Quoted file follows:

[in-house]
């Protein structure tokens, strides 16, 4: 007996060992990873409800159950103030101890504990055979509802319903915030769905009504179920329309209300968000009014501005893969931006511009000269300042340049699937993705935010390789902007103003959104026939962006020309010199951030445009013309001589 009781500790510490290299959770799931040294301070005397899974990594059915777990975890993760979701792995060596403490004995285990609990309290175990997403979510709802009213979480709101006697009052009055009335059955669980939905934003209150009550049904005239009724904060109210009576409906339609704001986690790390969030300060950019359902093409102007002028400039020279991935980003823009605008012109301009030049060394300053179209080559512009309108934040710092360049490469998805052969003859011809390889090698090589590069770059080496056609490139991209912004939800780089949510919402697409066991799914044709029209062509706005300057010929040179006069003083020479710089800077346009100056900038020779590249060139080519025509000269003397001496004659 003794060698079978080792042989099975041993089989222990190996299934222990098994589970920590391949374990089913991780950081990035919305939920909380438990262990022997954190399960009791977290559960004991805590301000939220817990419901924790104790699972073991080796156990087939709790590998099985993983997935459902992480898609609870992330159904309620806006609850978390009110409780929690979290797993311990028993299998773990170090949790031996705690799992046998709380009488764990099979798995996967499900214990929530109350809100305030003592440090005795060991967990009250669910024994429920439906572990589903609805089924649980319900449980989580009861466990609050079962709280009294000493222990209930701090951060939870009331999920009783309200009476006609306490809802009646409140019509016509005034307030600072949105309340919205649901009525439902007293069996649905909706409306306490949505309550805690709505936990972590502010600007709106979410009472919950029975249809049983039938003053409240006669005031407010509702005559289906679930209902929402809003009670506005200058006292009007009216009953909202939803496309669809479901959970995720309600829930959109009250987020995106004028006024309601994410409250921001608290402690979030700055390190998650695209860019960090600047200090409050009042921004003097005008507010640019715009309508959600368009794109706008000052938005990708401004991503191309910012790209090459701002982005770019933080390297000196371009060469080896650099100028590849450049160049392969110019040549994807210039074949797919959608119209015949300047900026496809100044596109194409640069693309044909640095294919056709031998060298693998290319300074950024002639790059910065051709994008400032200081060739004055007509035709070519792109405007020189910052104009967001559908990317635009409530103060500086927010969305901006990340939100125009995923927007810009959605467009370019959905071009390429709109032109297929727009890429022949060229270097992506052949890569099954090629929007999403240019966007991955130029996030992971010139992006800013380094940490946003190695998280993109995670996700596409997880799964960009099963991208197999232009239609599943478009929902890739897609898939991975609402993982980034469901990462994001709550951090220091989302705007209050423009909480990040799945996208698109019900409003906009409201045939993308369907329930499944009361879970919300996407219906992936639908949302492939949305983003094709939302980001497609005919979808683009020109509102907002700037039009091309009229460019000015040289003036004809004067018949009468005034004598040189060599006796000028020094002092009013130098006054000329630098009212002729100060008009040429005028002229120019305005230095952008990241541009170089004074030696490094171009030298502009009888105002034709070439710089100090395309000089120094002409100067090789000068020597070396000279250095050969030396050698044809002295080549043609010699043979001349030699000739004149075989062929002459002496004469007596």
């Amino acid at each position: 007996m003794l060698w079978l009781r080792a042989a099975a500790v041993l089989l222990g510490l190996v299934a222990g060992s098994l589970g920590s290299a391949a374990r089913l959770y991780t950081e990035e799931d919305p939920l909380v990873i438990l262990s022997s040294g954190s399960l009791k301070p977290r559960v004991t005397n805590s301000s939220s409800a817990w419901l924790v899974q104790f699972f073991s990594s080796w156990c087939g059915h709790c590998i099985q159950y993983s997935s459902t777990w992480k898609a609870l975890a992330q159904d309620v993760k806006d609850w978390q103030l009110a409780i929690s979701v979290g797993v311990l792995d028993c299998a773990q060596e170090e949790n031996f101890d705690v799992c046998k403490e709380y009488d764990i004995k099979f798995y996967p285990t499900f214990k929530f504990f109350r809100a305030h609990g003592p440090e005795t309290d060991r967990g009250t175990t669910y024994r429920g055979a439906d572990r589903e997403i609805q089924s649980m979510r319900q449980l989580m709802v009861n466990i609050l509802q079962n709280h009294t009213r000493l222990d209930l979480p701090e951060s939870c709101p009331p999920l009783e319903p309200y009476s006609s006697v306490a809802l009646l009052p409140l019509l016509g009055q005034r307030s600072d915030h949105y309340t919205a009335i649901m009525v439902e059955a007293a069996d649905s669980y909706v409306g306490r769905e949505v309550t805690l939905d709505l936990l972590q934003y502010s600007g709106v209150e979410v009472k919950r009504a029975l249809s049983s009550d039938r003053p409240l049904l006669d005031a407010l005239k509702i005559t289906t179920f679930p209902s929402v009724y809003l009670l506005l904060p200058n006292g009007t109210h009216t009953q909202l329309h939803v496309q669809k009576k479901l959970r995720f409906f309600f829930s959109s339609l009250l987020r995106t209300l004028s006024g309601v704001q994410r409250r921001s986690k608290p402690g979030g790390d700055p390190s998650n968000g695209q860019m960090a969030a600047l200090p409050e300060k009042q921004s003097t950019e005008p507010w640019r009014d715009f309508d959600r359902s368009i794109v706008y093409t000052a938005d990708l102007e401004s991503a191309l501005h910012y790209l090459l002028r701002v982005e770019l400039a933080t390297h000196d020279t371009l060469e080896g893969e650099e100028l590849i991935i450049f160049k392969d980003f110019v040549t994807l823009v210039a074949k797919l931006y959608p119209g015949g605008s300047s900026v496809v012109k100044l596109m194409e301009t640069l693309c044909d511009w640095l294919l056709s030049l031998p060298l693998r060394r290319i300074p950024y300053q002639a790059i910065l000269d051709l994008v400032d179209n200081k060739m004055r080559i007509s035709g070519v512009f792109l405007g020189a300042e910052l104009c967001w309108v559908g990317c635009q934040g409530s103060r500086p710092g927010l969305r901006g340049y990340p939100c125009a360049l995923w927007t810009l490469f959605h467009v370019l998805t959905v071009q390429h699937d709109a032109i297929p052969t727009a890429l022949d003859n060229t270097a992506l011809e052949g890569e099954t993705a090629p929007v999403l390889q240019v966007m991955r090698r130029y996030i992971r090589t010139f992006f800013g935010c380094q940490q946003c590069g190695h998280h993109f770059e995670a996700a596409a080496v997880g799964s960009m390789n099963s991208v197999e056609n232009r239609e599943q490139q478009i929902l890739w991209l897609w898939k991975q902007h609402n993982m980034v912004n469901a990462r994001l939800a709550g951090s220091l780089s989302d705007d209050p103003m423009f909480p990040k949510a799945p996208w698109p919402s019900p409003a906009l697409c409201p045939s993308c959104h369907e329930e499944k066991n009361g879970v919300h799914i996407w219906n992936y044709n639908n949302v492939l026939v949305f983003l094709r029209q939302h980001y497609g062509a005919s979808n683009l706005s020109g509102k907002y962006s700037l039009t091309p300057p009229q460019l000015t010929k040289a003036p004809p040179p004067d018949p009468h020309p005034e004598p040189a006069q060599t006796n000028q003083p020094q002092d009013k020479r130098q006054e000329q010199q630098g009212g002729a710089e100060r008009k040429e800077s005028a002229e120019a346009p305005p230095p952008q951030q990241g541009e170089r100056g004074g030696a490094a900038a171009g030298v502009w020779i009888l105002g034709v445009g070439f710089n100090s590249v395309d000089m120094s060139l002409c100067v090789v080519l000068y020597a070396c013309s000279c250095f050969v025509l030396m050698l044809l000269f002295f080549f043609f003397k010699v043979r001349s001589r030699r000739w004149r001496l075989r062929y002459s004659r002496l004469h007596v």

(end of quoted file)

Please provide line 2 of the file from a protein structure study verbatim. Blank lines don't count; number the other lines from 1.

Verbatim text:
């Protein structure tokens, strides 16, 4: 007996060992990873409800159950103030101890504990055979509802319903915030769905009504179920329309209300968000009014501005893969931006511009000269300042340049699937993705935010390789902007103003959104026939962006020309010199951030445009013309001589 009781500790510490290299959770799931040294301070005397899974990594059915777990975890993760979701792995060596403490004995285990609990309290175990997403979510709802009213979480709101006697009052009055009335059955669980939905934003209150009550049904005239009724904060109210009576409906339609704001986690790390969030300060950019359902093409102007002028400039020279991935980003823009605008012109301009030049060394300053179209080559512009309108934040710092360049490469998805052969003859011809390889090698090589590069770059080496056609490139991209912004939800780089949510919402697409066991799914044709029209062509706005300057010929040179006069003083020479710089800077346009100056900038020779590249060139080519025509000269003397001496004659 003794060698079978080792042989099975041993089989222990190996299934222990098994589970920590391949374990089913991780950081990035919305939920909380438990262990022997954190399960009791977290559960004991805590301000939220817990419901924790104790699972073991080796156990087939709790590998099985993983997935459902992480898609609870992330159904309620806006609850978390009110409780929690979290797993311990028993299998773990170090949790031996705690799992046998709380009488764990099979798995996967499900214990929530109350809100305030003592440090005795060991967990009250669910024994429920439906572990589903609805089924649980319900449980989580009861466990609050079962709280009294000493222990209930701090951060939870009331999920009783309200009476006609306490809802009646409140019509016509005034307030600072949105309340919205649901009525439902007293069996649905909706409306306490949505309550805690709505936990972590502010600007709106979410009472919950029975249809049983039938003053409240006669005031407010509702005559289906679930209902929402809003009670506005200058006292009007009216009953909202939803496309669809479901959970995720309600829930959109009250987020995106004028006024309601994410409250921001608290402690979030700055390190998650695209860019960090600047200090409050009042921004003097005008507010640019715009309508959600368009794109706008000052938005990708401004991503191309910012790209090459701002982005770019933080390297000196371009060469080896650099100028590849450049160049392969110019040549994807210039074949797919959608119209015949300047900026496809100044596109194409640069693309044909640095294919056709031998060298693998290319300074950024002639790059910065051709994008400032200081060739004055007509035709070519792109405007020189910052104009967001559908990317635009409530103060500086927010969305901006990340939100125009995923927007810009959605467009370019959905071009390429709109032109297929727009890429022949060229270097992506052949890569099954090629929007999403240019966007991955130029996030992971010139992006800013380094940490946003190695998280993109995670996700596409997880799964960009099963991208197999232009239609599943478009929902890739897609898939991975609402993982980034469901990462994001709550951090220091989302705007209050423009909480990040799945996208698109019900409003906009409201045939993308369907329930499944009361879970919300996407219906992936639908949302492939949305983003094709939302980001497609005919979808683009020109509102907002700037039009091309009229460019000015040289003036004809004067018949009468005034004598040189060599006796000028020094002092009013130098006054000329630098009212002729100060008009040429005028002229120019305005230095952008990241541009170089004074030696490094171009030298502009009888105002034709070439710089100090395309000089120094002409100067090789000068020597070396000279250095050969030396050698044809002295080549043609010699043979001349030699000739004149075989062929002459002496004469007596």